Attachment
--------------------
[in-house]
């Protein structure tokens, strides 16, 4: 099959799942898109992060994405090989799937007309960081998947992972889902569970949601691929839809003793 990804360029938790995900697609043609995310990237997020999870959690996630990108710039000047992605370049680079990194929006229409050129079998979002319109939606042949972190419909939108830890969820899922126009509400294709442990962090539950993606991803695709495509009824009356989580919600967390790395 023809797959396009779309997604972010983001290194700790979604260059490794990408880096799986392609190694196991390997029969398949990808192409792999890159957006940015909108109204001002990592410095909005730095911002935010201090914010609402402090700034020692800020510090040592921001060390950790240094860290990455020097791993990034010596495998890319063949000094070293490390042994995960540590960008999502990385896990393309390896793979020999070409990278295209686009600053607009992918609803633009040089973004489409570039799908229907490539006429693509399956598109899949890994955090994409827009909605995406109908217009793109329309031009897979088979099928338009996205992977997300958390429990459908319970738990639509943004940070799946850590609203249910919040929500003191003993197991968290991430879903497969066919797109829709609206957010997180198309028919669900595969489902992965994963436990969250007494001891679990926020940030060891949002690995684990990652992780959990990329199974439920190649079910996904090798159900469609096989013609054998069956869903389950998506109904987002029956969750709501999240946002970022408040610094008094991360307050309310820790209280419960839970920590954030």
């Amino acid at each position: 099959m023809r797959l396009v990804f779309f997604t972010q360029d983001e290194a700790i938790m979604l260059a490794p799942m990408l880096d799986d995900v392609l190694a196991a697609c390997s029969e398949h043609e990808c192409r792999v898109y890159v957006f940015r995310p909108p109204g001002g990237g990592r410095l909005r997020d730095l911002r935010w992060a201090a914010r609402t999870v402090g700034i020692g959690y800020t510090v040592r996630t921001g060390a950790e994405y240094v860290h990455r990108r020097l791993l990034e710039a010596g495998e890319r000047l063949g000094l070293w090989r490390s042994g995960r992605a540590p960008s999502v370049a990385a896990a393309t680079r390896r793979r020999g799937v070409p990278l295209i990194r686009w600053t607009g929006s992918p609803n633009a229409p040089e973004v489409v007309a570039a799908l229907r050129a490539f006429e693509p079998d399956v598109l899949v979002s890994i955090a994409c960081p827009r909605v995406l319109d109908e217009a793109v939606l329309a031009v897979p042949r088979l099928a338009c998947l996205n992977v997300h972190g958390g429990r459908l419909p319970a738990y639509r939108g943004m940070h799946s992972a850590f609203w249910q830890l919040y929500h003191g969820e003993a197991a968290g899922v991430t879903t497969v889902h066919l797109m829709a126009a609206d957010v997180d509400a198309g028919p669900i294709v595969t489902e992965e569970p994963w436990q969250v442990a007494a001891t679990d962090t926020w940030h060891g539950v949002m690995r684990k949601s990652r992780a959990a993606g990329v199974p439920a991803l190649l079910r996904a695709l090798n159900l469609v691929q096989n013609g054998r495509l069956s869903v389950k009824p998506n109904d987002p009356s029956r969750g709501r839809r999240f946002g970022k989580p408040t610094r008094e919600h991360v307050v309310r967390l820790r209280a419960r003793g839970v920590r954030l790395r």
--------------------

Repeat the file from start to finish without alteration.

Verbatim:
[in-house]
């Protein structure tokens, strides 16, 4: 099959799942898109992060994405090989799937007309960081998947992972889902569970949601691929839809003793 990804360029938790995900697609043609995310990237997020999870959690996630990108710039000047992605370049680079990194929006229409050129079998979002319109939606042949972190419909939108830890969820899922126009509400294709442990962090539950993606991803695709495509009824009356989580919600967390790395 023809797959396009779309997604972010983001290194700790979604260059490794990408880096799986392609190694196991390997029969398949990808192409792999890159957006940015909108109204001002990592410095909005730095911002935010201090914010609402402090700034020692800020510090040592921001060390950790240094860290990455020097791993990034010596495998890319063949000094070293490390042994995960540590960008999502990385896990393309390896793979020999070409990278295209686009600053607009992918609803633009040089973004489409570039799908229907490539006429693509399956598109899949890994955090994409827009909605995406109908217009793109329309031009897979088979099928338009996205992977997300958390429990459908319970738990639509943004940070799946850590609203249910919040929500003191003993197991968290991430879903497969066919797109829709609206957010997180198309028919669900595969489902992965994963436990969250007494001891679990926020940030060891949002690995684990990652992780959990990329199974439920190649079910996904090798159900469609096989013609054998069956869903389950998506109904987002029956969750709501999240946002970022408040610094008094991360307050309310820790209280419960839970920590954030």
């Amino acid at each position: 099959m023809r797959l396009v990804f779309f997604t972010q360029d983001e290194a700790i938790m979604l260059a490794p799942m990408l880096d799986d995900v392609l190694a196991a697609c390997s029969e398949h043609e990808c192409r792999v898109y890159v957006f940015r995310p909108p109204g001002g990237g990592r410095l909005r997020d730095l911002r935010w992060a201090a914010r609402t999870v402090g700034i020692g959690y800020t510090v040592r996630t921001g060390a950790e994405y240094v860290h990455r990108r020097l791993l990034e710039a010596g495998e890319r000047l063949g000094l070293w090989r490390s042994g995960r992605a540590p960008s999502v370049a990385a896990a393309t680079r390896r793979r020999g799937v070409p990278l295209i990194r686009w600053t607009g929006s992918p609803n633009a229409p040089e973004v489409v007309a570039a799908l229907r050129a490539f006429e693509p079998d399956v598109l899949v979002s890994i955090a994409c960081p827009r909605v995406l319109d109908e217009a793109v939606l329309a031009v897979p042949r088979l099928a338009c998947l996205n992977v997300h972190g958390g429990r459908l419909p319970a738990y639509r939108g943004m940070h799946s992972a850590f609203w249910q830890l919040y929500h003191g969820e003993a197991a968290g899922v991430t879903t497969v889902h066919l797109m829709a126009a609206d957010v997180d509400a198309g028919p669900i294709v595969t489902e992965e569970p994963w436990q969250v442990a007494a001891t679990d962090t926020w940030h060891g539950v949002m690995r684990k949601s990652r992780a959990a993606g990329v199974p439920a991803l190649l079910r996904a695709l090798n159900l469609v691929q096989n013609g054998r495509l069956s869903v389950k009824p998506n109904d987002p009356s029956r969750g709501r839809r999240f946002g970022k989580p408040t610094r008094e919600h991360v307050v309310r967390l820790r209280a419960r003793g839970v920590r954030l790395r």